Gaynor's columns also noted that Telecom's capital expenditure during the mid-1990s was relatively low. "In the six years ended March 1998, dividend payments exceeded capital expenditure by $3.8 billion to $3.3 billion," he wrote. "These are extraordinary figures for a company that is supposed to be at the cutting edge of new technological developments."

Goldsmith takes a different view, citing total profit of $4.9 billion, dividends of $5.19 billion and capital investment of $5.13 billion over the nine years (1991-99) Gibbs was involved with Telecom. "No other New Zealand company reinvested on anything like that scale or [had] as high a percentage of profitability through the 90s." As a result, he says, New Zealand developed "one of the most advanced networks in the world." He cites a series of indicators to show how much telecommunications improved since privatisation. "By any measure, Telecom had been a highly successful company during the 1990s following its privatisation."

Not surprisingly, there is no mention of Clear Communications' bitter court battles with Telecom over interconnection agreements. Nor the Herald story in 2007 when ex-wife Jenny Gibbs found she couldn't get broadband to her mansion-cum-art gallery on Auckland's exclusive Paritai Drive. Nor that Telecom largely maintained its monoply status throughout the 90s. Goldsmith claims the company lost a lot of value in recent years for a host of reasons - "not the least of which was government intervention in the third term of Helen Clark's Labour government." No mention that shareholder value had been transferred to consumers' benefit. Or that competition had begun to operate as it should in a properly functioning free market.

Serious Fun's half-hearted rebuttal of Gaynor's criticisms is surprising - the book's only chink in its laissez faire ideological armour. But beneath the libertarian propaganda there is a more honest appraisal of recent history - how Gibbs' time at Forestry Corporation gave him an insider's view of state-owned enterprises, of how to unlock their hidden value and realise the super profits that "only occurred at times of discontinuity."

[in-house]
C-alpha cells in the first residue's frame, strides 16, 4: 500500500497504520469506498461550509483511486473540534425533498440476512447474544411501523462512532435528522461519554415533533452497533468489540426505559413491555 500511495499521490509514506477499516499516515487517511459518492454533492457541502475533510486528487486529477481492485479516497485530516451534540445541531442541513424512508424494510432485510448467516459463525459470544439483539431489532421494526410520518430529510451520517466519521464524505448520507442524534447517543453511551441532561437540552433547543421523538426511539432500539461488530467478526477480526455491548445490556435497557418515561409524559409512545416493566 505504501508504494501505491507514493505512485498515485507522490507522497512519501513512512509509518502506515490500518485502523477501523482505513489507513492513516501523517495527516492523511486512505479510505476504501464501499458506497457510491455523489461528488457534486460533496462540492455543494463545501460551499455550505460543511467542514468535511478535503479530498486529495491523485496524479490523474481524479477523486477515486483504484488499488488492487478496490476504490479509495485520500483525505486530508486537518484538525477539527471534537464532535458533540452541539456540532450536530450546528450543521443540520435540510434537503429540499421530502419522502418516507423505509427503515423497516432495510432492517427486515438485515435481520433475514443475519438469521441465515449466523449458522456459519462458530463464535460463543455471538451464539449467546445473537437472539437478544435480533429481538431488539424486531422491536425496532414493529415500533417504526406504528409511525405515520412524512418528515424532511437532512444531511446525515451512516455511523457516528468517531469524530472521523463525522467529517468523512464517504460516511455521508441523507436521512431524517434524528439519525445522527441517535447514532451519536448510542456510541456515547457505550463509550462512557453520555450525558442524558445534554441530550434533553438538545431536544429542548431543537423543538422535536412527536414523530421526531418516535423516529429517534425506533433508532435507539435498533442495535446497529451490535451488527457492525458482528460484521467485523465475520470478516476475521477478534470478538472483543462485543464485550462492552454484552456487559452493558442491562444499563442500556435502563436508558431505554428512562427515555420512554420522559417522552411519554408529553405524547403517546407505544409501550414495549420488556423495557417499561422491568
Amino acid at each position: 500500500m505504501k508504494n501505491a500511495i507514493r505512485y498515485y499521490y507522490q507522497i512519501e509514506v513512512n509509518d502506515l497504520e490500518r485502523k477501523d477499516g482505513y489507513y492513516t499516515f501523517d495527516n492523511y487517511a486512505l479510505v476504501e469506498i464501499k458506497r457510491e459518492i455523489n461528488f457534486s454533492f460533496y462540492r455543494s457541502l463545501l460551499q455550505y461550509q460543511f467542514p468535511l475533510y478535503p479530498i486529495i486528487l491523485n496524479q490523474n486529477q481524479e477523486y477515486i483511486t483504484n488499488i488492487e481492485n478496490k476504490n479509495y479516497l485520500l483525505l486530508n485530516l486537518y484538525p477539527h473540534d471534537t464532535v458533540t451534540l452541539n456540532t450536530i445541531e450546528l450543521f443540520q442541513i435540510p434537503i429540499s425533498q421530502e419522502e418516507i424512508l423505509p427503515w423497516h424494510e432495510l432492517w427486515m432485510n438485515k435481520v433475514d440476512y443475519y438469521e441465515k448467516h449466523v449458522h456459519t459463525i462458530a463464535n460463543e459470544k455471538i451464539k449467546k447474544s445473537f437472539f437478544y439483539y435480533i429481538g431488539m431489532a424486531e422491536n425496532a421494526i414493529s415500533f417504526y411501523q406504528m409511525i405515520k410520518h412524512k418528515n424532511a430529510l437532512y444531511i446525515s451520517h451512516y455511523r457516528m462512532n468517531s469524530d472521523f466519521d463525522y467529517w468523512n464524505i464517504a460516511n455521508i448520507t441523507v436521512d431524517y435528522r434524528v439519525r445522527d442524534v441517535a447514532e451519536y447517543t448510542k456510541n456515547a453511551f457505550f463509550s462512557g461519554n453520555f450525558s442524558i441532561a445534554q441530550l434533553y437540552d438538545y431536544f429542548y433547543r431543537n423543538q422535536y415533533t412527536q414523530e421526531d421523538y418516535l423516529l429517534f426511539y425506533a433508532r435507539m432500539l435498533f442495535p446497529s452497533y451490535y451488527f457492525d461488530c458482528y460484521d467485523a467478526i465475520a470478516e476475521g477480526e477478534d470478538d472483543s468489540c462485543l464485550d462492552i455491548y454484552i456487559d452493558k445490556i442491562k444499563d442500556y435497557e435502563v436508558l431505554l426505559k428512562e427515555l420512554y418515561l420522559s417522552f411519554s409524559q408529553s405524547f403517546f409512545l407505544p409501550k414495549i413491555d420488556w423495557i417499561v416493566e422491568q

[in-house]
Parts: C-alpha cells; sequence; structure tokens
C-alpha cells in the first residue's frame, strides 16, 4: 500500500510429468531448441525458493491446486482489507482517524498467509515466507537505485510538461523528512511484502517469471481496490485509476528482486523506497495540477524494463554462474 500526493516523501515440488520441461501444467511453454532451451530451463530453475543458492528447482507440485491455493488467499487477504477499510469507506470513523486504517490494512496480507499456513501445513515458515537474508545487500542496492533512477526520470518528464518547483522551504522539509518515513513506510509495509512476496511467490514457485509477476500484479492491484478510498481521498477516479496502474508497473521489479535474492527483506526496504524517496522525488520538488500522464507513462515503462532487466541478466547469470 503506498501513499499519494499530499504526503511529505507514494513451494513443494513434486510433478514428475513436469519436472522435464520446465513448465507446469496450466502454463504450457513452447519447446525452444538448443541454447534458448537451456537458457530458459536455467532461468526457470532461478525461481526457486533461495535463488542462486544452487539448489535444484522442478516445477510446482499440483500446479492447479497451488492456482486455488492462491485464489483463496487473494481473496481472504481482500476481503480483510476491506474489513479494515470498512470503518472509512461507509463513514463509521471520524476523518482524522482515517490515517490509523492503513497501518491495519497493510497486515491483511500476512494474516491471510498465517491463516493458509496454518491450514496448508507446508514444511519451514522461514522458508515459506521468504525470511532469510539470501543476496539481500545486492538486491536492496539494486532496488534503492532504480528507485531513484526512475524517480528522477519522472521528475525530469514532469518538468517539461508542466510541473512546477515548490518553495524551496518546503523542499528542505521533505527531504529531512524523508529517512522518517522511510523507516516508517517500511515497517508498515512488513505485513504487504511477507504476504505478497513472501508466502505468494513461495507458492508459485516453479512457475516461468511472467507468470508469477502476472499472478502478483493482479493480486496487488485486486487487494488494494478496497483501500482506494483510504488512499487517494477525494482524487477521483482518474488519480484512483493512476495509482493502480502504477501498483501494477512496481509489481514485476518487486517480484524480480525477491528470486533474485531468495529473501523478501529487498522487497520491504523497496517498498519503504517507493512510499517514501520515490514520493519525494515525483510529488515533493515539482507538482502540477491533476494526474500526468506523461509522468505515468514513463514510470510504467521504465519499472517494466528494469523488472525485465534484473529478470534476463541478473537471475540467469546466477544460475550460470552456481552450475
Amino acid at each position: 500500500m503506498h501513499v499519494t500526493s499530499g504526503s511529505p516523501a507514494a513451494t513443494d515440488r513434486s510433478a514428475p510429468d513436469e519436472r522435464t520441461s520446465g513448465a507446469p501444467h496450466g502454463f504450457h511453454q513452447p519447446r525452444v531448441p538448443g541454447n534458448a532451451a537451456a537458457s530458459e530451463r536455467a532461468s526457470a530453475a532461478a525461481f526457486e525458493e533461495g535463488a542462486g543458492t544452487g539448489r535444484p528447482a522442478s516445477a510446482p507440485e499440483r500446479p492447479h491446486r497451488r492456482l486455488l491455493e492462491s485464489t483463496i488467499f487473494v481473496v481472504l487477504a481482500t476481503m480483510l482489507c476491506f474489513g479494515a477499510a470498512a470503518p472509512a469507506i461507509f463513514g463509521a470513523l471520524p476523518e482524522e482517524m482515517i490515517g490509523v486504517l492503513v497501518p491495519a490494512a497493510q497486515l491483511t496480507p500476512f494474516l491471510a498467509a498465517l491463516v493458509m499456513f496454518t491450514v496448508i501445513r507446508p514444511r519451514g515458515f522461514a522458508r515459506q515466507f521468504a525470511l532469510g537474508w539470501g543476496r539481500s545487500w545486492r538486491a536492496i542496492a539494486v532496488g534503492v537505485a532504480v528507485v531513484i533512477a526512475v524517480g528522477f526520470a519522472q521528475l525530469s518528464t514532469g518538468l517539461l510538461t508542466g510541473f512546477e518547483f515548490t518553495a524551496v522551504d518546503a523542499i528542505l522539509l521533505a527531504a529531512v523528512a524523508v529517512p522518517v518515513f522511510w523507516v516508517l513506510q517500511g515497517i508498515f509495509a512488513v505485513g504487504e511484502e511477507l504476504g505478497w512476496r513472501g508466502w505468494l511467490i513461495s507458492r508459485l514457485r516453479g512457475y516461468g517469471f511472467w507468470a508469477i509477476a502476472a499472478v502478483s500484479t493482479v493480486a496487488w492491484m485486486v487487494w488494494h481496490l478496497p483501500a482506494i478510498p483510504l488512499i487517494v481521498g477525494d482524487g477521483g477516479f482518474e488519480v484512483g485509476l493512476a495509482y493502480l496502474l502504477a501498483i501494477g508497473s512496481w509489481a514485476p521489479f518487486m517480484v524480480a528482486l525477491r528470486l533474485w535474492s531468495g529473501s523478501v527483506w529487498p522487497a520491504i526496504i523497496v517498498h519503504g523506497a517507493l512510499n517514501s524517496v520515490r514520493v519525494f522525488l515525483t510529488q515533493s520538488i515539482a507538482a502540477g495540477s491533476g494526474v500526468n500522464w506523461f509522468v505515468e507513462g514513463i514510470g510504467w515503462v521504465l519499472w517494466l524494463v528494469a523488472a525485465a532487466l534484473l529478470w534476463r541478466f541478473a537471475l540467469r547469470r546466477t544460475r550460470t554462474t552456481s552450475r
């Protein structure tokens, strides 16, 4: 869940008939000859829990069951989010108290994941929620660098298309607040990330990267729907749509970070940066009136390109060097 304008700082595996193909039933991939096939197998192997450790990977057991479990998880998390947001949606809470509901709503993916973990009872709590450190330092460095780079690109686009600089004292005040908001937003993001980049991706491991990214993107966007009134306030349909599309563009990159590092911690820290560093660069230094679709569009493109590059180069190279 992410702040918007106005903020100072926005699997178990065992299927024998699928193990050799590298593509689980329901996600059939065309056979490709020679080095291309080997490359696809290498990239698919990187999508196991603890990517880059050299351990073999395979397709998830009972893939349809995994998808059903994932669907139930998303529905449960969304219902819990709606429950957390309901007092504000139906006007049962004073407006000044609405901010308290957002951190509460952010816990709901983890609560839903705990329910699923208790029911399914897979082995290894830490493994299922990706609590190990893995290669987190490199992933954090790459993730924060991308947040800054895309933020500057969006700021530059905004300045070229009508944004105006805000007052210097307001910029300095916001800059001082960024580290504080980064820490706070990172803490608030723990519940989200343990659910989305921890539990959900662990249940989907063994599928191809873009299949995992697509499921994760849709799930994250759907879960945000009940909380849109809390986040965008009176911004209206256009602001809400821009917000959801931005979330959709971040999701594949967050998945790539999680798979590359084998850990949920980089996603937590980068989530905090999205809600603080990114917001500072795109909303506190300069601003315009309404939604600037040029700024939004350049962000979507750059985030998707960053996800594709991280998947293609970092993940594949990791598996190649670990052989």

Gibbs spotted his opportunity early in 1990 when he did his hallmark one-page analysis of what Telecom might be worth. "It was a lovely, fat company, with huge margins and a lazy balance sheet. It was obvious if you could keep the margins it would be a fantastic business." Like an alpha predator, he went for the throat.

Timeline

* 1987: Telecom split off from NZ Post Office as a state-owned enterprise

* 1990: Sold to US companies Bell Atlantic and Ameritech for $4.25 billion. The buyers agree to cut their shareholding to 49.9 per cent over three years and sell shares to the public. Fay, Richwhite and Freightways (Gibbs/Farmer) to buy 5 per cent each within three years

* 1991: 30.9 per cent of Telecom shares sold in share float

* 1993: Freightways and Fay, Richwhite lift their Telecom stake to 5 per cent each, paying $1.81 a share. Gibbs and Farmer sell part of their holding, making immediate $56m gain

* 1997: Gibbs sells last signicant Telecom stake at $7.40 a share

* Serious Fun: The Life and Times of Alan Gibbs by Paul Goldsmith (Random House NZ, $45). Out today.

- NZ Herald